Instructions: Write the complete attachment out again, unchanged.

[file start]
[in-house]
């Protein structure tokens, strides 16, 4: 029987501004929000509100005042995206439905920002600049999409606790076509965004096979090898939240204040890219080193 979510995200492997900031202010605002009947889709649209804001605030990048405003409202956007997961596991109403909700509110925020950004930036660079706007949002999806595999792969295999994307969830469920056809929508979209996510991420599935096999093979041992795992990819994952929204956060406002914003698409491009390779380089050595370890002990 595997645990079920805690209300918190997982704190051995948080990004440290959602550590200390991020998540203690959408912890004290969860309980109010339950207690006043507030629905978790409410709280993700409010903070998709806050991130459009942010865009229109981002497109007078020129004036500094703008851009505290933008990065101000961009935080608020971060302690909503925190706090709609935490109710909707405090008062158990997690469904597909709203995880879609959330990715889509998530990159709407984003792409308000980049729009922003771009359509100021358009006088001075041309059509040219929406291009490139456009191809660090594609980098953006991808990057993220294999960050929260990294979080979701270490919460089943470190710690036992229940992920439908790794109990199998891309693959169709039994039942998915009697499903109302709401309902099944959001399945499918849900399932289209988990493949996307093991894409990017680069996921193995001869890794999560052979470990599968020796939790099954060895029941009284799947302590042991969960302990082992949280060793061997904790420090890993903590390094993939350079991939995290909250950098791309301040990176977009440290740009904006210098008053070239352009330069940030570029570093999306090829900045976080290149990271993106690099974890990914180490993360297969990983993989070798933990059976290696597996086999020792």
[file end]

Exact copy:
[in-house]
């Protein structure tokens, strides 16, 4: 029987501004929000509100005042995206439905920002600049999409606790076509965004096979090898939240204040890219080193 979510995200492997900031202010605002009947889709649209804001605030990048405003409202956007997961596991109403909700509110925020950004930036660079706007949002999806595999792969295999994307969830469920056809929508979209996510991420599935096999093979041992795992990819994952929204956060406002914003698409491009390779380089050595370890002990 595997645990079920805690209300918190997982704190051995948080990004440290959602550590200390991020998540203690959408912890004290969860309980109010339950207690006043507030629905978790409410709280993700409010903070998709806050991130459009942010865009229109981002497109007078020129004036500094703008851009505290933008990065101000961009935080608020971060302690909503925190706090709609935490109710909707405090008062158990997690469904597909709203995880879609959330990715889509998530990159709407984003792409308000980049729009922003771009359509100021358009006088001075041309059509040219929406291009490139456009191809660090594609980098953006991808990057993220294999960050929260990294979080979701270490919460089943470190710690036992229940992920439908790794109990199998891309693959169709039994039942998915009697499903109302709401309902099944959001399945499918849900399932289209988990493949996307093991894409990017680069996921193995001869890794999560052979470990599968020796939790099954060895029941009284799947302590042991969960302990082992949280060793061997904790420090890993903590390094993939350079991939995290909250950098791309301040990176977009440290740009904006210098008053070239352009330069940030570029570093999306090829900045976080290149990271993106690099974890990914180490993360297969990983993989070798933990059976290696597996086999020792």